Casino issue isn't going away

March 05, 1995|By Ross Peddicord | Ross Peddicord,Sun Staff Writer

Efforts to bring a casino gambling bill to the floor of the state legislature for a vote this year appear doomed, killed a couple of weeks ago by Gov. Parris N. Glendening, who said he would veto any such measure during the 1995 session.

But Friday, lawmakers and other interested parties got a preview of the debate that is likely to engulf Annapolis for the next 12 months while the issue is studied and brought back with fervor in 1996.

The two gambling giants -- horse racing and casino gaming interests -- that are at loggerheads squared off before the House Ways and Means and Judiciary committees for five hours.

They were there to speak for or against four bills that have been introduced in the House of Delegates permitting from 10 to 15 riverboat casinos in Maryland waters and the establishment of a regulatory commission to oversee them.

Though the measures are likely to be tabled in the immediate future, "We are terrified of these proposals," said Jay Schwartz, a lobbyist representing a coalition of Maryland racetrack owners and horsemen.

"Casinos kill horse racing," said Charles Lockhart, executive director of Cloverleaf, the organization representing harness horsemen and the body trying to purchase the state's two nearly bankrupt trotting tracks, Rosecroft Raceway and Delmarva Downs.

Track executives, including Joe De Francis of Laurel/Pimlico, said they expected handle at state tracks to drop 30 to 35 percent if operating in direct competition with casinos. "That would put us out of business," De Francis said.

Harford County horse breeder Josh Pons added: "They are trying to get you drunk with numbers."

And, indeed, "they" -- gaming executives and lobbyists representing about a half-dozen casino companies -- threw out some impressive figures to the lawmakers. Tax revenues derived from the operation of nine boats could bring $198 million annually to the state. Each boat, consisting of 40,000 square feet, would employ 1,500 people, and each operation would spend about $40 million annually in purchasing local goods.

"It's a rising tide that lifts all boats, if done right," said Michael Terry, vice president of corporate development for the Harrah's casino group.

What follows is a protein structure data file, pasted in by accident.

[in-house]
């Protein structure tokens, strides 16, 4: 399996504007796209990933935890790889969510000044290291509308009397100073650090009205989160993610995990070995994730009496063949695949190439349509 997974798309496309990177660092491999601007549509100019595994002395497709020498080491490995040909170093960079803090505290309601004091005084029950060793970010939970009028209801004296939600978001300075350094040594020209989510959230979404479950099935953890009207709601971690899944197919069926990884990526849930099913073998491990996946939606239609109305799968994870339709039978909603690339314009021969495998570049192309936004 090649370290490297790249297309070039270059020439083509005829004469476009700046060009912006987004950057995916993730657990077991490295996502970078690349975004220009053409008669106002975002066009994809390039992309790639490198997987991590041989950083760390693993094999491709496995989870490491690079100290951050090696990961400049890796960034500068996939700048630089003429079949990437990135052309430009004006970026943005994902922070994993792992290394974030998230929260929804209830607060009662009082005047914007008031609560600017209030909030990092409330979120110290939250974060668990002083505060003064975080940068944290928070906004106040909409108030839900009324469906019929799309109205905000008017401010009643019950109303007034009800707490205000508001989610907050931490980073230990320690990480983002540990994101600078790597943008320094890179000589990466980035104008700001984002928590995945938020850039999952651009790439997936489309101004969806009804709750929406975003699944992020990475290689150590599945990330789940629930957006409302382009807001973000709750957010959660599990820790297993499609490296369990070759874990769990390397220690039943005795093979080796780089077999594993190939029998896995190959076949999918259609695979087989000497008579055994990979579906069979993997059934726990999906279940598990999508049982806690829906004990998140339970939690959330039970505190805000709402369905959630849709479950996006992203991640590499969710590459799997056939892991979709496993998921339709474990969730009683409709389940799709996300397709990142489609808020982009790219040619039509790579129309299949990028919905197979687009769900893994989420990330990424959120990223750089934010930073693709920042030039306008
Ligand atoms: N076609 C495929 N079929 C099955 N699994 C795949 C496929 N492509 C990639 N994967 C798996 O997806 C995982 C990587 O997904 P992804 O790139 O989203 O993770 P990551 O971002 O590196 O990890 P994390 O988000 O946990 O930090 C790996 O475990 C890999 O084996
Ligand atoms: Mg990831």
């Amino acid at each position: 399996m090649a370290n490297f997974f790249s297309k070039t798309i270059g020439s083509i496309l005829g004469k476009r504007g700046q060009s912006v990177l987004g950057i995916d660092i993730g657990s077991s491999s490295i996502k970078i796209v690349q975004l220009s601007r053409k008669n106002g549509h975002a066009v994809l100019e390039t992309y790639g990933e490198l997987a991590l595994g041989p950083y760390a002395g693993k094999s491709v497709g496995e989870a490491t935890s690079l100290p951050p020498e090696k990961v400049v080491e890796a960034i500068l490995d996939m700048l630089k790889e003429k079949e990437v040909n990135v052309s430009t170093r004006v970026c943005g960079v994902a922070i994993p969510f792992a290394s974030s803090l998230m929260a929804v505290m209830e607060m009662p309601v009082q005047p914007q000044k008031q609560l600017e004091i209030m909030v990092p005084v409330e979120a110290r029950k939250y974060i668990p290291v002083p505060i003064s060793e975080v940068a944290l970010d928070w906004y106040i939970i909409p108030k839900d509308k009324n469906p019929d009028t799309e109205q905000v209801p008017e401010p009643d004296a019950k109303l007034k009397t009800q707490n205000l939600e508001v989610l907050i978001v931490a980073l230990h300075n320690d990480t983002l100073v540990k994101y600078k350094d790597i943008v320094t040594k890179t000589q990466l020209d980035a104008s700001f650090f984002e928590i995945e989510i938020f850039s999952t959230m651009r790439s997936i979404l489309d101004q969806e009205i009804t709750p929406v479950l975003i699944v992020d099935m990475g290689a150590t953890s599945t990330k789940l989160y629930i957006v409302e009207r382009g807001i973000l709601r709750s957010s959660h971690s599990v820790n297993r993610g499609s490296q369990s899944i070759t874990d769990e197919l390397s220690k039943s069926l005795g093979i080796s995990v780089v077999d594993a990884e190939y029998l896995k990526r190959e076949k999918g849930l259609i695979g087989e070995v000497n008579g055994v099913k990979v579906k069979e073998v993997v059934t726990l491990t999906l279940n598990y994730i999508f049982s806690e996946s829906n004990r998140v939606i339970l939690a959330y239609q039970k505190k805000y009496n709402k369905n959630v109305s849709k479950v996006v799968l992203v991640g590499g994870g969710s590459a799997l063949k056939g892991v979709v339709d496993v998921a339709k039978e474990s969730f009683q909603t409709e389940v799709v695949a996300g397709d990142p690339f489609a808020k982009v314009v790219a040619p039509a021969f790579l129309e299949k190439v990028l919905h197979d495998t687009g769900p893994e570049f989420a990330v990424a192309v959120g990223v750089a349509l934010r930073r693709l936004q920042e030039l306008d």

But, said Pons, "Why listen to a guy from Harrah's whose suit probably cost more than my car?"

A panel of Maryland horse people consisting of Pons, thoroughbred owner-trainer Josephine Owens, harness breeder Sharon Roberts and Laurel stall superintendent Charlie Hall testified that they are "real people, all Marylanders, with real jobs at stake" representing the 22,000 other Marylanders whose livelihoods derived from horse racing could be jeopardized by casino gambling.

"The idea is to get the lawmakers to want to protect these [horse] people, and I think we've been successful," said Alan Rifkin, the lobbyist representing Laurel/Pimlico.

Sheila Hixson, chairman of the House Ways and Means Committee and sponsor of the casino legislation, said: "We want to work with the racetracks, not against them."

But if the introduction of casino gambling in Maryland is just "a matter of time," according to one lawmaker, the question is how the two gambling giants can co-exist. Will the racetracks be thrown a crumb or become full-fledged partners with casino operators?

Those are the kinds of deals that will likely be negotiated in Annapolis during the next 12 months.

Collapse of the TRA?

Is the Thoroughbred Racing Associations, headquartered in Fair Hill with another office in Manhattan, on the verge of collapse?

Within the past couple of weeks, three member tracks of the association, which represents the bulk of major American racing operations, have dropped out of the organization. They are Oaklawn, Sportsman's and Beulah parks, located, respectively, in Arkansas, Illinois and Ohio.

Now comes word from Los Angeles Times racing writer Bill Christine that Hollywood Park is considering a move to drop out of the TRA and that the New York Racing Association tracks might not be far behind.

The reasons? Dues are too high and there are few benefits. Christine said a track such as Hollywood Park pays about $500,000 annually to the TRA and receives little in return. Tracks in the NYRA network, he said, pay even more.

Additionally, the TRA has had trouble introducing a National Best Seven bet, which has had disappointing wagering results.

However, there are still more than 30 racetracks in the organization, which sponsors the year-end Eclipse championship awards.

Taking Risks back in training

Champion Maryland-bred older horse Taking Risks has returned to training at Laurel Park after a 90-day layoff period for rest and rehabilitation.

It's conceivable that the 5-year-old gelding could start in the May 13 Pimlico Special.

"Originally, that wasn't in our plans," said trainer King Leatherbury. "But the horse puts so much into his training and is so much farther along than we thought he might be, that's it's not out of the question."

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